Arizona and Florida have the strongest education tax-credit scholarship programs in the country while Alabama’s law is the weakest according to a ranking released today by the Center for Education Reform, a school choice advocacy and research group.
The Bethesda, Md.-based CER assigned letter grades to the 14 states that have enacted education tax-credit laws, which allow businesses or individuals to claim tax-credits for donations made to approved scholarship organizations, grading them based primarily on how well funded each program is and how many students they serve.
“Too often states create their policies in a little bit of a vacuum,” said Brian Backstrom, a CER senior policy advisor and the report’s author. He hopes the rankings will help policymakers reform current laws and draft those yet to be written. “This tool gives them the ability to frame it against the existing laws to see if it’s a strong law or if they need to change things before they adopt.”
The grading broke down as follows:
- A states: Arizona and Florida
- B states: Georgia, Pennsylvania, Indiana, Virginia and New Hampshire
- C states: Iowa, South Carolina, Louisana, and Oklahoma
- D states: Rhode Island and Kansas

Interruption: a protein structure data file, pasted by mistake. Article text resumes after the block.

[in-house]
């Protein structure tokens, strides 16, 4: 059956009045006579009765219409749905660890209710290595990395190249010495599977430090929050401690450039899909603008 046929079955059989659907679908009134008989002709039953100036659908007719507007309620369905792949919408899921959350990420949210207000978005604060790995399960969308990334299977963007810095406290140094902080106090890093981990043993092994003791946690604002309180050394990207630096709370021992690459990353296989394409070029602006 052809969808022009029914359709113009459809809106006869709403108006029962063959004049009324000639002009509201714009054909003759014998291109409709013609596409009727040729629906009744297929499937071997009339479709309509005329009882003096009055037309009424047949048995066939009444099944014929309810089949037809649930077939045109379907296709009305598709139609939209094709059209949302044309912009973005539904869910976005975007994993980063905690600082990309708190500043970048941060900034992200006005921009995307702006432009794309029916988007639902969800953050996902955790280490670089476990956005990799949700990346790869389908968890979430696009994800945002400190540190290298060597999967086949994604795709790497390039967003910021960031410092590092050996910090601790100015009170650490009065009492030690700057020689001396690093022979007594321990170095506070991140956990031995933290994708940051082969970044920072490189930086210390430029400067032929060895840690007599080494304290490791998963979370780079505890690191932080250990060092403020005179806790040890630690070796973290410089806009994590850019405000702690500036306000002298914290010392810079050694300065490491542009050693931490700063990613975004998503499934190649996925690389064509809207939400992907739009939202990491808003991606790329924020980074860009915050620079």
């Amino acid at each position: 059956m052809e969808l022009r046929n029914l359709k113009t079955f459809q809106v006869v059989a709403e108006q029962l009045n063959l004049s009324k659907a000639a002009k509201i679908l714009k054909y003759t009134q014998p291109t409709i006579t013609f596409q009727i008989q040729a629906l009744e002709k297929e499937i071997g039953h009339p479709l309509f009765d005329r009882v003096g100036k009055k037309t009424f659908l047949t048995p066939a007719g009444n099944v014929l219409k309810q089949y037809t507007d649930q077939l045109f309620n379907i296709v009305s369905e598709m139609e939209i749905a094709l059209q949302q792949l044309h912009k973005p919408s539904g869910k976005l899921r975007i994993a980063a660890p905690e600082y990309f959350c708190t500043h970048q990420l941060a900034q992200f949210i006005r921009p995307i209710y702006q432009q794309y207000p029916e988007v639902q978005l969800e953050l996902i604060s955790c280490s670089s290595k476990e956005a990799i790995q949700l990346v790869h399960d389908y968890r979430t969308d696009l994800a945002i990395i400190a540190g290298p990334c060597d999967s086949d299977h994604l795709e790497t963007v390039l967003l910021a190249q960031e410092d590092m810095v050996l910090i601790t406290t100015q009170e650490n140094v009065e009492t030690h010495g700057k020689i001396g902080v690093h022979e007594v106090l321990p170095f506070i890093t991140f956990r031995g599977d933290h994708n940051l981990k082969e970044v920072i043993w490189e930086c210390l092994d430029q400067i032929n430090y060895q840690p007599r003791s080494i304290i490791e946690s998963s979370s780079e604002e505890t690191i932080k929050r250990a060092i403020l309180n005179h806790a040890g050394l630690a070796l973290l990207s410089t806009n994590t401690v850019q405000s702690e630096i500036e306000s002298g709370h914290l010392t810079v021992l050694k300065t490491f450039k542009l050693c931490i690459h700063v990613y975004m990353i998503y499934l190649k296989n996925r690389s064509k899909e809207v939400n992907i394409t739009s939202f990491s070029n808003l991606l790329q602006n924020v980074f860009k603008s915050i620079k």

- F states: Alabama
[UPDATE: In an earlier version of this story and in the CER report, New Hampshire’s grade was reported as a C but the center today said it had made a mistake: The Granite State should have gotten a B rating.]
Arizona and Florida received A grades in part because they have awarded all the tax credits available under their scholarship programs and have a system in place to automatically increase the number of available tax-credit scholarships next year.
Other markers of a strong tax-credit law, according to CER’s metrics, are those that are open to all students, allow participating private schools to keep their autonomy, and permit both individuals and businesses to receive tax credits for their donations.
The requirements for participating students and private schools in Alabama’s law earned the state the only F grade on the score card, even though the 2013 law is currently stuck in legal limbo and hasn’t been implemented yet.
A version of this news article first appeared in the Charters & Choice blog.